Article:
Sunday, 24 December 2017

Silent Night - Christmas Eve 2017

There’s a saying, ‘It’s not what you do, but the way that you do it.’ This is particularly appropriate when it comes to the Christmas story. In so many parts of our lives, the way that we do things says far more about us than the actions themselves. There is a world of difference between a graciously given gift and a grudgingly given one - even if the gift itself is exactly the same.
The bare fact of the Christmas story - according to Christian tradition - is that God’s son was born in a human family. There were many stories in ancient mythologies of gods having children. The thing that makes the birth of Jesus stand out is the way that it happened. The demi-gods of Greek and Roman myth were the result of assaults and affairs by arrogant and manipulative deities. The story of Jesus’ birth, however, throws a very different light on the author of the Universe.
Putting aside the iconic images of a stable, a donkey, a kindly innkeeper and a star that could be seen even in daylight (these are all later, European embellishments), consider the baby, wrapped in strips of cloth, and lying in an animals’ food trough because there was no space in the house.
There are indeed a few remarkable and miraculous events in this story: an army of angels appeared, but only a handful of shepherds saw them; a significant star was spotted in the eastern sky, but only by a small group of mystics. Mostly, the story of Jesus’ birth is remarkably unremarkable.
One important detail is generally taken for granted: that Jesus was born in the middle of the night. A world-changing event was happening in Bethlehem, and 99.9% of the people in the neighbourhood were fast asleep at the time.
It’s not what you do; its the way that you do it. God did the most remarkable thing in human history so quietly that almost nobody noticed it had happened.
At Christmas time we are highly sensitised to the many traumas in our world. It is natural for us to ask what God is doing about such things. In answer to that question: whatever God is doing, he is almost certainly doing it very quietly, because that’s the way God does things.
Happy Christmas.

Tuesday, 19 December 2017

God's New Brand - Sunday 17th December 2017

Names are always important. Whether it’s parents choosing a name for their child or the launch of a new business, a name says something. The internet age has brought us a new generation of sassy and witty company names, designed to express the ethos of the brand, to be easily remembered and to appear at the top of the search engine lists. Back in New Testament times, names were no less important.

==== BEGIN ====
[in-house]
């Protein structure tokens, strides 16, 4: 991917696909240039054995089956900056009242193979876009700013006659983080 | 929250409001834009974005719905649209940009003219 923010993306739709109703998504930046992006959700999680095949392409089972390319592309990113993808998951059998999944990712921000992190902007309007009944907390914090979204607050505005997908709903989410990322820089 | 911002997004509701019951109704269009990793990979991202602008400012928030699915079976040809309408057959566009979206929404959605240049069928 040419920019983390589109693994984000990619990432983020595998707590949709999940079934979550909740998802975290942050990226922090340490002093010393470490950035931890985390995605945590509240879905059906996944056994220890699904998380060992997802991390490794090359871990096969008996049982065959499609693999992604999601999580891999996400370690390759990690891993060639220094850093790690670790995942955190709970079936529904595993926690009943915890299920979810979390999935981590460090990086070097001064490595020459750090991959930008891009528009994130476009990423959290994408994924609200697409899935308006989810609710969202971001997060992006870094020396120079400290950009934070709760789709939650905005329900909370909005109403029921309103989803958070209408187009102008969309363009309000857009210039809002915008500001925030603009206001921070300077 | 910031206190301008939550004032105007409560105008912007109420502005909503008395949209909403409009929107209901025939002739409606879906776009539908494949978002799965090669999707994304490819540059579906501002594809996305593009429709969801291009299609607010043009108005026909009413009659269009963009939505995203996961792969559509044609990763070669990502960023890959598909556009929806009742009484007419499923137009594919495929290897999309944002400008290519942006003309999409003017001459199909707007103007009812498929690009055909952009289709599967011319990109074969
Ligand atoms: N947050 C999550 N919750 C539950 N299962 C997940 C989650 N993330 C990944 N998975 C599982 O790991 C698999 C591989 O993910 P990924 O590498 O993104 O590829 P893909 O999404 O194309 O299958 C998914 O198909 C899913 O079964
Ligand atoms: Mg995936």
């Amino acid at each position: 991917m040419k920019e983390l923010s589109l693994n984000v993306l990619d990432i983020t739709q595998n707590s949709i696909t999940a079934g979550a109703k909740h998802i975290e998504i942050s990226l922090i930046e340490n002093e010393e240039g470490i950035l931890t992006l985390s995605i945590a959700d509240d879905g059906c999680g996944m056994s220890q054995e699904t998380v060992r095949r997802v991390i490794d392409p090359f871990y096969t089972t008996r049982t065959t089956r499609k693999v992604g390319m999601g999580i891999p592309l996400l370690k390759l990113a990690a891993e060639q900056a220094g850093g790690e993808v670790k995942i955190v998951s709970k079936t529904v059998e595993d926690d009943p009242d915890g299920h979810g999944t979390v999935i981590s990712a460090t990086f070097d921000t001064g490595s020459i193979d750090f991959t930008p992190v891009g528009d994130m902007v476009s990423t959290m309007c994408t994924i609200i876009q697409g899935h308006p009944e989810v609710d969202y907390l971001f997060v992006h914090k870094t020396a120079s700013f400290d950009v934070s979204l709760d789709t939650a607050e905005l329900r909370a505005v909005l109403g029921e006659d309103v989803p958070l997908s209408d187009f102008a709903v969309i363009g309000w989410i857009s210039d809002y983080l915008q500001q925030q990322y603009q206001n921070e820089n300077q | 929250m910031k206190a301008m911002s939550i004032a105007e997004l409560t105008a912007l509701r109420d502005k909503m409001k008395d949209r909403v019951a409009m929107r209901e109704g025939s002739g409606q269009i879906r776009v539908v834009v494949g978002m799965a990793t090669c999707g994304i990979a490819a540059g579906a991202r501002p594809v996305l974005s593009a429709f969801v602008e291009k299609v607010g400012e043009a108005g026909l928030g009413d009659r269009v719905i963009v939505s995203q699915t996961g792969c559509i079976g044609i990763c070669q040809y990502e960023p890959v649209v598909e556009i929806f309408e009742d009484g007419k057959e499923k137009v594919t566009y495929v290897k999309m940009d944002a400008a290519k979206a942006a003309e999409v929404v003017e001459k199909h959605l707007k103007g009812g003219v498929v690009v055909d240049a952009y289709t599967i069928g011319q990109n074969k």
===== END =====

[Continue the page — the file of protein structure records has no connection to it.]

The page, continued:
In ancient Jewish culture many people were given names that were a complete sentence in themselves, in much the same way that some on-line businesses do today.
In English, the name ‘Jesus’ doesn’t really mean anything. It’s just a word. But if you scroll back through the Latin (Iesus) and the Greek (Iesous), you get to the name that Mary and Joseph actually called their son: Yeshuah. They didn’t choose the name themselves; it was picked by God, who gave specific instructions through Archangel Gabriel. “You shall call him Yeshuah”.
To an English speaker, the name Yeshuah has no more meaning than the name Jesus, but Mary and Joseph weren’t English speakers. To them the archangel’s instruction was, “You shall call him ‘God Rescues’". Just like many companies today, God chose a name that went straight to the point.
Imagine the scene: on a hot, sunny day in ancient Nazareth - countless times - Mary must have stepped out of her kitchen and shouted for all the village to hear, “God Rescues, your supper’s ready!” Years later - also countless times - Mary’s son would have done the ancient equivalent of offering an introductory handshake while saying, “I’m God Rescues.”
God’s choice of name doesn't specify what he rescues us from. Like much of Jesus’ teaching, that is left open ended. It is enough for his name to assure us that God is on our side, and cares for us, and doesn’t want to leave us in the mess or a muddle of our lives.